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Justin Spiers: Before There Was Hope

When:

Fri 28 Aug 2020, 11:00am–5:30pm
Sat 29 Aug 2020, 11:00am–4:00pm
Thu 3 Sep 2020, 11:00am–5:30pm
Fri 4 Sep 2020, 11:00am–5:30pm
Sat 5 Sep 2020, 11:00am–4:00pm

Where: RDS Gallery, 6 Castle St, Dunedin, Otago

Restrictions: All Ages

Ticket Information:

  • Admission: Free
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Listed by: RDS Gallery

Selected Works by Justin Spiers

Photographer Justin Spiers, currently located in Dunedin, has a long-standing interest in documenting and exploring the relations between humans and their environment, especially, but not exclusively, with regard to the other animals that share their planet.

He is perhaps best known for “Pet Photo Booth”, initiated in 2005 with Yvonne Doherty while he was Director of the Perth Centre for Photography, a position he held from 2004-2007. Works from the “Pet Photo Booth” project have been widely exhibited in public galleries, including the National Portrait Gallery (Canberra, Australia) in 2009, the Perth Institute of Contemporary Art and the Australian Centre for Photography in 2012, as well as the Pah Homestead in Auckland, which houses the James Wallace Art Trust's collection of New Zealand art, in 2019.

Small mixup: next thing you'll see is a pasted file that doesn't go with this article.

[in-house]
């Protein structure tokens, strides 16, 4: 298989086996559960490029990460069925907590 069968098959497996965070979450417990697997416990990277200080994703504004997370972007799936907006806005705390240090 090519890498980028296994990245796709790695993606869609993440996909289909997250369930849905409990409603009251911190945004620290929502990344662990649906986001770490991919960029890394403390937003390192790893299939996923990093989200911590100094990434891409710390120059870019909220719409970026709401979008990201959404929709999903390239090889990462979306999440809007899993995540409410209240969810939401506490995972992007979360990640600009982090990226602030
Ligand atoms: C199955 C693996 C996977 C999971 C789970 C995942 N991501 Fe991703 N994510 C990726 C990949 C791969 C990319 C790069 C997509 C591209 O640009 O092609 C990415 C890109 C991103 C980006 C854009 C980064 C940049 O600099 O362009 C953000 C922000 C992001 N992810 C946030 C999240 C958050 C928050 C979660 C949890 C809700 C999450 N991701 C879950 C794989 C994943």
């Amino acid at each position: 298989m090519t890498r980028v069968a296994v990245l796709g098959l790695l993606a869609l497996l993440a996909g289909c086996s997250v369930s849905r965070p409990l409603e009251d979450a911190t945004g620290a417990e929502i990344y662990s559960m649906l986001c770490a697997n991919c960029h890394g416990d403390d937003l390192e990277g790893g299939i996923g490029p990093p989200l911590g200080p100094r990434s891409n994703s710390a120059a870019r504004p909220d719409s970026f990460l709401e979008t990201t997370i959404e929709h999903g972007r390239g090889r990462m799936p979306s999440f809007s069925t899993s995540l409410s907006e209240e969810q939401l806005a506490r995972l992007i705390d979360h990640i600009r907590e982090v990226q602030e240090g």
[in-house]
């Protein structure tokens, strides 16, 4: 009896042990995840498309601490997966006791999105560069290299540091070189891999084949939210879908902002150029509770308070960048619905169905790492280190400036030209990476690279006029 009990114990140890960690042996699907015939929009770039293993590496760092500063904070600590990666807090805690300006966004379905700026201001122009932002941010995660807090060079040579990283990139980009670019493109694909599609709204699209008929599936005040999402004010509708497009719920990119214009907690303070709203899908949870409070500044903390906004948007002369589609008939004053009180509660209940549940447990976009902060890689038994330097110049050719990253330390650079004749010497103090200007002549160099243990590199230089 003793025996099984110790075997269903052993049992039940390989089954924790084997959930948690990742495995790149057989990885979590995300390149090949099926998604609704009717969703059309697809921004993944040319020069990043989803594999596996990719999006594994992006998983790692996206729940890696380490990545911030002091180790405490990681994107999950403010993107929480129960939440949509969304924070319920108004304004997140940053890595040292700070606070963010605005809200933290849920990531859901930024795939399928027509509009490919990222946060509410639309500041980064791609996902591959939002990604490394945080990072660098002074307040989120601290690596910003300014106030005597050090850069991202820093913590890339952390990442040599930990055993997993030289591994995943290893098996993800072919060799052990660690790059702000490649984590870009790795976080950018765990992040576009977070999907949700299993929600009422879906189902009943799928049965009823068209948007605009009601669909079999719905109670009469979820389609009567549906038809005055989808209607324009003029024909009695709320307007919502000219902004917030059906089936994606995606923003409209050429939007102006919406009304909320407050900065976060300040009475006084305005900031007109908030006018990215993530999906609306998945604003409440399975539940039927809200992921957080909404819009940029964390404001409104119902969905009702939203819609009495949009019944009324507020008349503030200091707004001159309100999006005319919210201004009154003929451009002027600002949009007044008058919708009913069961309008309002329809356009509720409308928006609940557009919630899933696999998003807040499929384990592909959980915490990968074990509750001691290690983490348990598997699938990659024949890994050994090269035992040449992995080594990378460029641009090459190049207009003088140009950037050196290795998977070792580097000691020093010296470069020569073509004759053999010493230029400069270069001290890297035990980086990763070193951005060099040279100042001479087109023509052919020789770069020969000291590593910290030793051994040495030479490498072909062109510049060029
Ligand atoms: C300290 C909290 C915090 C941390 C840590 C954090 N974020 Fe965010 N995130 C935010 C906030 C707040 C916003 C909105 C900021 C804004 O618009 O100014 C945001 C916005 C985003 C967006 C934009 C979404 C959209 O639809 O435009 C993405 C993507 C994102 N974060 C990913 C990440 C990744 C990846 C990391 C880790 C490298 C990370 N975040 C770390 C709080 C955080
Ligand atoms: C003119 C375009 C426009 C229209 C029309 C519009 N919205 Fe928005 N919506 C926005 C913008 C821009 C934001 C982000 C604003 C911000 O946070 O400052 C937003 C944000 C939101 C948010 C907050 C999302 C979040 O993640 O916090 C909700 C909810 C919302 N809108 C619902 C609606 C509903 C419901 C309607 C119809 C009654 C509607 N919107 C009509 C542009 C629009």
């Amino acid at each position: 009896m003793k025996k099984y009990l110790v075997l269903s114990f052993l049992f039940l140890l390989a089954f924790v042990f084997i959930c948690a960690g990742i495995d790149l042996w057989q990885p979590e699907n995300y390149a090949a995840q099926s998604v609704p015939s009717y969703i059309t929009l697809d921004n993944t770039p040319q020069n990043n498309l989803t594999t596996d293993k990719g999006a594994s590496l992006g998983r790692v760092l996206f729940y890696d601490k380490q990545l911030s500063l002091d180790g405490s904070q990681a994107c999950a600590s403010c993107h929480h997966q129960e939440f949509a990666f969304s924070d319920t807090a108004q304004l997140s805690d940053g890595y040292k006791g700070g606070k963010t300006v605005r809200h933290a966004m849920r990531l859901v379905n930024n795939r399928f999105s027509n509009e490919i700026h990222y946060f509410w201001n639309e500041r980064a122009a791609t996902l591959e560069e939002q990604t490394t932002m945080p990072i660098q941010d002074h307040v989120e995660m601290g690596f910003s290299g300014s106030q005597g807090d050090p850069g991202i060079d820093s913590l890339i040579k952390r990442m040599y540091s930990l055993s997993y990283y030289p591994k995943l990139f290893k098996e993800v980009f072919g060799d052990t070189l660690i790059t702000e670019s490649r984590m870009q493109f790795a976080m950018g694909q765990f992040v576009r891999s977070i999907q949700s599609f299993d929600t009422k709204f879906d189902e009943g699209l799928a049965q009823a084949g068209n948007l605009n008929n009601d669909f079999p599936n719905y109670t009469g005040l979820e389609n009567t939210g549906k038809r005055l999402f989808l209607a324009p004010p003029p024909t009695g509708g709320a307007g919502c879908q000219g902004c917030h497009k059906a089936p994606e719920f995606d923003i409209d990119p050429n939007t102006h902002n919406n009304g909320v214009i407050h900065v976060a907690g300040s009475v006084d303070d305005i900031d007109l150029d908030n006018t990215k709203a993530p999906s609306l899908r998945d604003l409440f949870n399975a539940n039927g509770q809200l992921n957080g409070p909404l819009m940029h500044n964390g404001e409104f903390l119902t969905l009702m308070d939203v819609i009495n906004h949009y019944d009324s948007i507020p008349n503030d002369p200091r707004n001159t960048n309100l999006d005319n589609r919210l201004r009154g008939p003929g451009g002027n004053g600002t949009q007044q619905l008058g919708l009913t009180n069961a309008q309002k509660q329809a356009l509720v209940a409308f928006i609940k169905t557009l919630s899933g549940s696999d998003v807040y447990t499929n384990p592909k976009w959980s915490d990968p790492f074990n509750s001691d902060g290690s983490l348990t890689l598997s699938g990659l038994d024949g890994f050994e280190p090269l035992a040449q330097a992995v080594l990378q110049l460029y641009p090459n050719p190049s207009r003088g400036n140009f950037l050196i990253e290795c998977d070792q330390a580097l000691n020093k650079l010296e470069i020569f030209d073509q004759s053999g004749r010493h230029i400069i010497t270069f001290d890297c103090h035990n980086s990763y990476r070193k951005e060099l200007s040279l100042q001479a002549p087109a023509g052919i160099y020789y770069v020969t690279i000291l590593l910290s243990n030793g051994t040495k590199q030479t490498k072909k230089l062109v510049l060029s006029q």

Spiers’ photographic works investigate the ecological complexities of contemporary human experience and activities:“Castlelands” (The Blue Oyster, 2011) records the architectural intersections between fantasy, domesticity and nature, while the photographs on view in “The Colony” (Christchurch, 2016) take up issues arising out of the larger environmental context. Further exhibitions including “The Sides of My Intent” at the "a gallery", Dunedin, in 2012; Zoo Series exhibited as part of "Hijacked III" (Perth Institute of Contemporary Arts) also in 2012; and “Meat Fence”, another project (with Jonathan Marshall) that resulted in an exhibition at the Perth Centre for Photography in 2014 - all served to invite viewers to reflect on the more difficult and vexed aspects of humans’ relations with other animals.

One of Spiers’ collaborators, Jonathan Marshall remarks, “Neither Justin nor I can fully decipher what these animals stand for. They are enigmas that in the end can only reflect back our own compromised gaze like a dull, opaque mirror.” Not surprisingly, then, Justin Spiers’ exhibition at RDS Gallery, which runs from 14 August – 5 September 2020, returns to many of these themes - the connections between humans and other animals, their representations and their implications - the broader ecologies that define their lives.

Reference: Jonathan W. Marshall, “Trophies Remain”, Performance Research: A Journal of the Performing Arts 22.8 (2017): 86-98.

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